A large American company United Parcel Service, Inc. (UPS), which specializes in express delivery and logistics, has unveiled its latest electric aircraft developed by US startup Beta Technologies. About this innovative Technology, which does not need airfields, according to the report of the American TV channel ABC News on April 9, 2021, which called it - "the future of cargo transportation."
It is noted that the vehicle can make vertical takeoffs directly from storage sites and land at distribution centers. This will allow customers to receive their orders even faster.
In the storyline, UPS wants to connect agricultural settlements and small towns, touching on areas that typically take longer to ship. The company plans to start operating these aircraft from 2024.
The ultra-quiet aircraft, which outwardly has the features of not only an airplane, but also a helicopter and a quadcopter, develops a speed of up to 274 km / h. At the same time, the impact on the environment is minimal. This development is going to use not only UPS, but also other companies, as well as the Pentagon.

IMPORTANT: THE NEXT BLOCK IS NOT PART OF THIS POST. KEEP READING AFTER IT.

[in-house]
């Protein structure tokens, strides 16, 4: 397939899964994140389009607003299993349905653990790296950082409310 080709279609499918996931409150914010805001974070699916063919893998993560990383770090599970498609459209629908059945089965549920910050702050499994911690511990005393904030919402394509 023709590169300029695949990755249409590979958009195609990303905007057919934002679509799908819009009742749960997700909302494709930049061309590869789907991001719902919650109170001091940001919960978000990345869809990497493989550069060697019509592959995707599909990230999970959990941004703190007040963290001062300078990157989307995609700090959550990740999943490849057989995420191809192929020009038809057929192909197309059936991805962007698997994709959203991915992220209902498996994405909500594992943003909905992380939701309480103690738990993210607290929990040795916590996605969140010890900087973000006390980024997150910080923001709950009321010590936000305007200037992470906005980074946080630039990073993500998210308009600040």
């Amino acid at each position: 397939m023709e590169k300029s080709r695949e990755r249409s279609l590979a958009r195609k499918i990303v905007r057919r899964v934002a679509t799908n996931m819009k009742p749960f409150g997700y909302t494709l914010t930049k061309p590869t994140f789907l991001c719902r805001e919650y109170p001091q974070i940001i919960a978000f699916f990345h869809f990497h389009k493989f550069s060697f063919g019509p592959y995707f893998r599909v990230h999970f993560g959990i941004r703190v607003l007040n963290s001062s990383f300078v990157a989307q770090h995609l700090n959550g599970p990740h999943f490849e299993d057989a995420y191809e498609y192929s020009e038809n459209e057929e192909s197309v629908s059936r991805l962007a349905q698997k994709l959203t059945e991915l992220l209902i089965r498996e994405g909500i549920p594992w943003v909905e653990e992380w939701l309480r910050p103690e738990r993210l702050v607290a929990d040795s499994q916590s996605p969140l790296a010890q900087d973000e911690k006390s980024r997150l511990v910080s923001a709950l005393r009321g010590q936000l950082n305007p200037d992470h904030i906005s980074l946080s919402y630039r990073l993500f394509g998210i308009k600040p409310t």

When you start to do without manual work, the efficiency of the whole process increases.
- clarified the director of IT and technical issues of UPS Juan Perez.
These aircraft are incredibly effective over short distances, are inexpensive and, in terms of the army, can easily replace expensive ground transportation.
- added the head and founder of Beta Technologies Kyle Clark.
The shown device is capable of flying about 400 km, the battery is charged in 50 minutes. Beta Technologies claims that over the next few years, their development will become fully autonomous (unmanned and robotic). The main task of the company is the transportation of people, therefore, a certain experience is gained on the parcels.
We have already flown millions of hours and have commissioned thousands of devices. Our goal is that when we get to passenger traffic and put six people on our plane, it would be as convenient for them to make local regional flights as possible.
- summed up Kyle Clark.